United Synagogue has closed its cemeteries to the public this week and is postponing all stone-setting ceremonies in a series of measures to protect the community from the threat posed by the coronavirus.
The movement’s rabbonim and rebbetzen will neither officiate weddings nor visit shiva houses while social distancing restrictions are ongoing.
Under the changes, community members are encouraged to comfort mourners over the phone and email. Funerals, to be held outdoors, no longer require a minyan, with attendance restricted to immediate family only.
Mourners should practise social distancing by standing some distance apart from one another and consider live-streaming ceremonies, United Synagogue said this week.
Stone-setting ceremonies are to be postponed until after social distancing restrictions are eased. However, tombstones should be erected as usual.
Steven Wilson, chief executive of the United Synagogue, said the measures reflect the movement’s “priority to protect life”.
“The coronavirus crisis has forced changes upon us we couldn’t have imagined. No chief executive wants to have to limit attendance at funerals or tell families they have to postpone a stone setting for a loved one,” he said.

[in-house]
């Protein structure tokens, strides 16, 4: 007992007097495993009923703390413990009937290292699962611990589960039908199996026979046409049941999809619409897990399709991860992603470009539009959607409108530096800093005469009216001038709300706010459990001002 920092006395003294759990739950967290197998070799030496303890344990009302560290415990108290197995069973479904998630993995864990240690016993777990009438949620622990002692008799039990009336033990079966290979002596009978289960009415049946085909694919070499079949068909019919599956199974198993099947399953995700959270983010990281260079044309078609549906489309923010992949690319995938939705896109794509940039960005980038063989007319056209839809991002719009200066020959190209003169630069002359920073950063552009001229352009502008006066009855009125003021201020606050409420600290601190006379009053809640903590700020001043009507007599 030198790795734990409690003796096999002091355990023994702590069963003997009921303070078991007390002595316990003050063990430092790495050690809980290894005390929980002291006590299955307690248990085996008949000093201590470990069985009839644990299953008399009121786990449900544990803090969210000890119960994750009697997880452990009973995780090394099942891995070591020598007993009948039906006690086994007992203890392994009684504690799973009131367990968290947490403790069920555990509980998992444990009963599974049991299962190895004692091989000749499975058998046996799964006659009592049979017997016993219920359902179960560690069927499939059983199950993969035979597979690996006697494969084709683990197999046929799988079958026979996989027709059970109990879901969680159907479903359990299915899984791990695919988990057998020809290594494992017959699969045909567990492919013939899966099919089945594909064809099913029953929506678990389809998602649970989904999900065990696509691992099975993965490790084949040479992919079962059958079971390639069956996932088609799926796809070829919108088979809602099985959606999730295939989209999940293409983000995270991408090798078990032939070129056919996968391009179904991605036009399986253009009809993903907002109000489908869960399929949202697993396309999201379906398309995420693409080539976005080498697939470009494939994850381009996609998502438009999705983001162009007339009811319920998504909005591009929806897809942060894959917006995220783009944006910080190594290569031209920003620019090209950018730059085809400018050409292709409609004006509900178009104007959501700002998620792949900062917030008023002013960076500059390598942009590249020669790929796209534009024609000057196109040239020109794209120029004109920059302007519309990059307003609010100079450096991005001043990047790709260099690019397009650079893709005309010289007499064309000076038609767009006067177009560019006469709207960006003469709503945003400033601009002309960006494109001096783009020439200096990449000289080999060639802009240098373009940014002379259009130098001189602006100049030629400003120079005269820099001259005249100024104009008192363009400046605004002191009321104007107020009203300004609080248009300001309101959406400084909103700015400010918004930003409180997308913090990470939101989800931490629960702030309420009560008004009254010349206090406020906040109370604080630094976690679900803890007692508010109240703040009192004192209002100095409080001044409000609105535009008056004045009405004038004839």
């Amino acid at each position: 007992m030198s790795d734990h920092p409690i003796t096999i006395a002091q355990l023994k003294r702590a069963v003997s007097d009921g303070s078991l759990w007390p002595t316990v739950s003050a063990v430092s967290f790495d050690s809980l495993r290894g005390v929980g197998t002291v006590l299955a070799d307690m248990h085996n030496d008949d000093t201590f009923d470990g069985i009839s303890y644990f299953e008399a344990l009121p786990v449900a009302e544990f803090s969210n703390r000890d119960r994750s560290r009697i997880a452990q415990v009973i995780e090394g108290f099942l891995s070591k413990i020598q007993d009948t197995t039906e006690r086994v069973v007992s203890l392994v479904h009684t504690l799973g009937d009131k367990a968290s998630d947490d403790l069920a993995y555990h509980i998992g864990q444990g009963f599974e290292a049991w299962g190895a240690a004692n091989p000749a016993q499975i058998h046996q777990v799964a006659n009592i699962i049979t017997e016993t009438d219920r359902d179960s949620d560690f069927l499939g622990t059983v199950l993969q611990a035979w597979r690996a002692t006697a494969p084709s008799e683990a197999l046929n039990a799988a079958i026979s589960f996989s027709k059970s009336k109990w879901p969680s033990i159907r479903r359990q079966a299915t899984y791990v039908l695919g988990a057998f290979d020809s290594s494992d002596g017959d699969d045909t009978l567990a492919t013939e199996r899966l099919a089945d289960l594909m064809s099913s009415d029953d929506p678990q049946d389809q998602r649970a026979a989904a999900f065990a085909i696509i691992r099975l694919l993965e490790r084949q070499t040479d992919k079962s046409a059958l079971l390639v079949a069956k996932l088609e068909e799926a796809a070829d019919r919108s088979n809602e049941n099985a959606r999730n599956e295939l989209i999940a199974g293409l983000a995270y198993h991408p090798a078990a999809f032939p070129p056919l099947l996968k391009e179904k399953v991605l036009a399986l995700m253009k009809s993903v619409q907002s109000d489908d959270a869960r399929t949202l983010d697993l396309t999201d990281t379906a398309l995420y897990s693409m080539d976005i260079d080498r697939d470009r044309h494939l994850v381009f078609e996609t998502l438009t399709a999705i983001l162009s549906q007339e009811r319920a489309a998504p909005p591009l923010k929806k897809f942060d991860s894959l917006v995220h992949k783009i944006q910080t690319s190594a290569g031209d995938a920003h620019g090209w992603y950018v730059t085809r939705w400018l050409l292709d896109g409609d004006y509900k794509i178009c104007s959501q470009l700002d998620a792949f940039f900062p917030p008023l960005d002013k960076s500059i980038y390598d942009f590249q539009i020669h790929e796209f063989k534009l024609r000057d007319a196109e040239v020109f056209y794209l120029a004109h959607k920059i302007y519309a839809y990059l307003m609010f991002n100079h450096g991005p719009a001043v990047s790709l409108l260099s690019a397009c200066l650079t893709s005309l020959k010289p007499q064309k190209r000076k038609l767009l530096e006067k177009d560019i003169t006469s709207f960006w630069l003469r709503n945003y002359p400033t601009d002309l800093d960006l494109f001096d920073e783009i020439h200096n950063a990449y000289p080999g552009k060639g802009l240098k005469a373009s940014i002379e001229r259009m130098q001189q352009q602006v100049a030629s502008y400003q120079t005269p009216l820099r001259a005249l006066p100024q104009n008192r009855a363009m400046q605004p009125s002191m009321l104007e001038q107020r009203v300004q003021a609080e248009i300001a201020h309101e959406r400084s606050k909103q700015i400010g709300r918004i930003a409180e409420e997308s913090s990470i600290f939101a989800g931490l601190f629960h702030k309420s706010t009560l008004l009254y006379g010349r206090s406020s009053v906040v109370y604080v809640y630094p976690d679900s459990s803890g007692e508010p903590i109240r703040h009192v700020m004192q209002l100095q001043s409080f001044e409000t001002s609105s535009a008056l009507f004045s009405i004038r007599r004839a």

“The Torah teaches that regarding mitzvot, ‘v’chai bahem’, ‘you must live by them’, from which the Talmud learns that in certain circumstances, we have to postpone a mitzvah in order to save lives. This principle has been at the heart of all the careful actions the United Synagogue has taken so far in response to this crisis,’ he added.
Meanwhile, Reform and Liberal Judaism clergy will continue to officiate funerals and cremations, but with no mourners present.
“Even one mourner could inadvertently be a carrier of COVID19. Our funeral directors will help to ensure that these can be streamed,” read an open letter from leaders across both movements, released on Wednesday.
“We are balancing din v’rachamim (justice and mercy) with this decision and we know that this is hard, but unavoidable,” it said.